I’ve also signed up to volunteer; I told them I can read aloud well (“well” may be an overstatement; I don’t do character voices, but at least I’m coherent and get the emphasis in the proper place) and that I’m good at research and with computers. Hopefully they’ll ask me to do something more interesting than shelving. I’m not great at that; I know how to do it perfectly but I tend to be inefficient because I keep stopping to read the books I’m supposed to be putting away.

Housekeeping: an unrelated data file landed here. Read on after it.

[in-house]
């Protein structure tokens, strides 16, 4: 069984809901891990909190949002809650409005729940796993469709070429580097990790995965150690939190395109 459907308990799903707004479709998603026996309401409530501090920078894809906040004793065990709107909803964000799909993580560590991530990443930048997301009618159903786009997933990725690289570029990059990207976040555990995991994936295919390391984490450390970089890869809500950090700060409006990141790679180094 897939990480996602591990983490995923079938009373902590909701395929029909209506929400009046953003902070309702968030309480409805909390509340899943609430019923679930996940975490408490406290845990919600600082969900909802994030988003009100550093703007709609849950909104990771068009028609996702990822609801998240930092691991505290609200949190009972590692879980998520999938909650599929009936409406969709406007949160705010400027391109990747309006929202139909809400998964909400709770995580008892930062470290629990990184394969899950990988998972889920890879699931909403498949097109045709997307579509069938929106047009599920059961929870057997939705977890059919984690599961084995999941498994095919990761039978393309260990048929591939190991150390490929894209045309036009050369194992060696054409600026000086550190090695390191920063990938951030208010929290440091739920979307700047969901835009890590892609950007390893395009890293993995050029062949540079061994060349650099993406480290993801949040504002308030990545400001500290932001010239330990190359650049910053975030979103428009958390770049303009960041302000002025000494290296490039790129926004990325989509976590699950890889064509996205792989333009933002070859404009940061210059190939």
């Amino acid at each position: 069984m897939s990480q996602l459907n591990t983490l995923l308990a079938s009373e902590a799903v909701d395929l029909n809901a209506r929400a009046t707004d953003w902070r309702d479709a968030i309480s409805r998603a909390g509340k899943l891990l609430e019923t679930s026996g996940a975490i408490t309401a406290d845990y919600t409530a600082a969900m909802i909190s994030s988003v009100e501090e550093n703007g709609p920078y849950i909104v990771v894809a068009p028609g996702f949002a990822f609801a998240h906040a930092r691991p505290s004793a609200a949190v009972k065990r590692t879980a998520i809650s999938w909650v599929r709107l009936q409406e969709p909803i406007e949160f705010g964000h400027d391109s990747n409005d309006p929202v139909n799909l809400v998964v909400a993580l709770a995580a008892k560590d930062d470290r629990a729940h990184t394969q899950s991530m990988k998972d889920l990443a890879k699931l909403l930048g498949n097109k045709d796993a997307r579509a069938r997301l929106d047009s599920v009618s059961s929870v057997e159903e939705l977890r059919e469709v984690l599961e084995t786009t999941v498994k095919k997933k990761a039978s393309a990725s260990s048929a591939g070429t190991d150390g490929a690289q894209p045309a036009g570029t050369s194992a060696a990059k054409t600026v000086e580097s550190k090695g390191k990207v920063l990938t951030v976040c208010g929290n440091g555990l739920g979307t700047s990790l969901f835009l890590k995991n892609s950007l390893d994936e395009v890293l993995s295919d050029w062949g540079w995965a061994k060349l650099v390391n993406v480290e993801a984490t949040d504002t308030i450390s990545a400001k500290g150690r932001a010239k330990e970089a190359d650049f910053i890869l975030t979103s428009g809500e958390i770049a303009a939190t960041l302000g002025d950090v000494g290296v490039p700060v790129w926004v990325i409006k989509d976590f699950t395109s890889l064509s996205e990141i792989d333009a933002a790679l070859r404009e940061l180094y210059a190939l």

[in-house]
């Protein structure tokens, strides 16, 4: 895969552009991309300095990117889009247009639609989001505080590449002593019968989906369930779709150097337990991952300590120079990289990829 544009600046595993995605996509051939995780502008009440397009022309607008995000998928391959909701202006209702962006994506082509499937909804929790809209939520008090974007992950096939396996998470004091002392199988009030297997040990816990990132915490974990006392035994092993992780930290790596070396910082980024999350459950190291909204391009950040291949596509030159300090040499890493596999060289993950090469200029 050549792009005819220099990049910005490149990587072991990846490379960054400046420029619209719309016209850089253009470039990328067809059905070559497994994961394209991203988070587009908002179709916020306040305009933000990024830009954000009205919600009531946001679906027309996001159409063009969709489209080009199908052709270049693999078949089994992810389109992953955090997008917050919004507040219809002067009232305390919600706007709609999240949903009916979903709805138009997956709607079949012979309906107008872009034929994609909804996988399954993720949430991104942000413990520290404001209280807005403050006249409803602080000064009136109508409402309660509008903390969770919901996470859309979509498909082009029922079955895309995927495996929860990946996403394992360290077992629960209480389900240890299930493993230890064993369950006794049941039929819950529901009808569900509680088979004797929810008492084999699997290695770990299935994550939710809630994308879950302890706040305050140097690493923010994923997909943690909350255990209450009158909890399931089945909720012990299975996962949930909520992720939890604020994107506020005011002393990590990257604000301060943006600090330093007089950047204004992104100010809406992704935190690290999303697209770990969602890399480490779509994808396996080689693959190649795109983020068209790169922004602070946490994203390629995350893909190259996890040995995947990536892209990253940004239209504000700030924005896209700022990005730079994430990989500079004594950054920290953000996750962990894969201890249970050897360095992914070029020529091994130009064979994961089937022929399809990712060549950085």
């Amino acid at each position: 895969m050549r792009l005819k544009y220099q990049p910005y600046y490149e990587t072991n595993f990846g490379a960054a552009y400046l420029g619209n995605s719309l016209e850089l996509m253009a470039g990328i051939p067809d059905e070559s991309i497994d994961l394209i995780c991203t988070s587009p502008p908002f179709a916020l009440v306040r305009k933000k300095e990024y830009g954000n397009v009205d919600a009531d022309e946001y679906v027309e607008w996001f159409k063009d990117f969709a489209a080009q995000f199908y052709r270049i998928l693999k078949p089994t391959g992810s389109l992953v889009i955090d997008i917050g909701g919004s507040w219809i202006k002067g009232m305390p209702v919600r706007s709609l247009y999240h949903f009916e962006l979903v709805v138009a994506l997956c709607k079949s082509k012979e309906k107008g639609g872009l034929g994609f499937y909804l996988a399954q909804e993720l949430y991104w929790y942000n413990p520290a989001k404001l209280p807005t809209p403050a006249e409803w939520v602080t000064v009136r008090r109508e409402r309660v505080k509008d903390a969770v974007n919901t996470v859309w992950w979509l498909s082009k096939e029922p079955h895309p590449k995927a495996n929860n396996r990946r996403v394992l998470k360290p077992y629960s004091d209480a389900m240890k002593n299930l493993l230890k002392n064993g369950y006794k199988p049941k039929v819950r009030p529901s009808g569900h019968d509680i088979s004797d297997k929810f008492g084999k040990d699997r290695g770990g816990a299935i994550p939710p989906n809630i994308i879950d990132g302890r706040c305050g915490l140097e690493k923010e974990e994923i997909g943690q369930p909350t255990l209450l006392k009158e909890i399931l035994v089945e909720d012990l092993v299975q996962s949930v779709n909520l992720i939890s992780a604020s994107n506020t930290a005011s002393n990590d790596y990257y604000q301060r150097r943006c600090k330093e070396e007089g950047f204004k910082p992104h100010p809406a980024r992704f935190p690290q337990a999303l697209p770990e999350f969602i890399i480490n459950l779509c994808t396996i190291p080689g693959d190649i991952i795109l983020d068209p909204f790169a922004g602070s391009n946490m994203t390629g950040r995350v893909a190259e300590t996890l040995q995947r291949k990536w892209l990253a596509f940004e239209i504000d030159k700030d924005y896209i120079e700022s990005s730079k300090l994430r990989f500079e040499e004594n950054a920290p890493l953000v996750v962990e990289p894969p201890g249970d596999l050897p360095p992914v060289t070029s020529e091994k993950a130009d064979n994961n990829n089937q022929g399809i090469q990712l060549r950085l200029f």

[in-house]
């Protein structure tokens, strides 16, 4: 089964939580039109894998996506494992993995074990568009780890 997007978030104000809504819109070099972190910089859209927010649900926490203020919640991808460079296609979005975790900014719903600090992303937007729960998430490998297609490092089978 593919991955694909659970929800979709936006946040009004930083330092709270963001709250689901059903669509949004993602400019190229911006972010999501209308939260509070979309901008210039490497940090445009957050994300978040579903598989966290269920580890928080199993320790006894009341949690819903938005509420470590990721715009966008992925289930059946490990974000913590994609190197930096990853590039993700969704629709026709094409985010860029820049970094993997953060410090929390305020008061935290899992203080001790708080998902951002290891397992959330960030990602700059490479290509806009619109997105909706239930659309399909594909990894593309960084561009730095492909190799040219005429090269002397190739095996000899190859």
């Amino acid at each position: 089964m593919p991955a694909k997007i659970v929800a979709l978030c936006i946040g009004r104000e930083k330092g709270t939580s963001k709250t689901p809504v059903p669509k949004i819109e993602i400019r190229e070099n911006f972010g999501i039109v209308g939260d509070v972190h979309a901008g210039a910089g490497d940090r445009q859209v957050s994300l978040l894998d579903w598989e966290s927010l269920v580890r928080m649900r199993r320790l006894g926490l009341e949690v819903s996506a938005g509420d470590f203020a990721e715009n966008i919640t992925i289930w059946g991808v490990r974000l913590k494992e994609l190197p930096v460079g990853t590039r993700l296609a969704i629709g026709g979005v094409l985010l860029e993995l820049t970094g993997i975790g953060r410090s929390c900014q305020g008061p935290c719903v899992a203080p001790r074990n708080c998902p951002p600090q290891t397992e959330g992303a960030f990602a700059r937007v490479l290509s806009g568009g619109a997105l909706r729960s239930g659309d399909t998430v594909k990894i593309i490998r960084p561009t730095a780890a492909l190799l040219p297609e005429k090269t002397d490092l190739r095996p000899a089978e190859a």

After that I went grocery shopping, then, armed with the gas discount I get for spending money at the grocery store, went to gas up the car. This was the first time I’ve done that in this state when I was driving (well, once before but Ted was there and he dealt with it). Oregon is a bit strange: you can’t put gas in your own tank, but have to wait for an attendant to do it for you. I didn’t know what kind of fuel the car took, either, because it’s a rental and there was nothing to say, so we assumed 87 octane was OK. I also thought it was a bit strange that the attendant could use my bank card to pay without me putting in a PIN code; you don’t need one if you use it as a credit card (US bankcards mostly also serve as VISA charge cards) but it wasn’t clear to me if I’d need to sign or not afterward, so for security I did get out fo the car and enter my code. The gas station attendants here are not nearly as adorable as the teen-agers at the gas station we used to go to in Taiwan.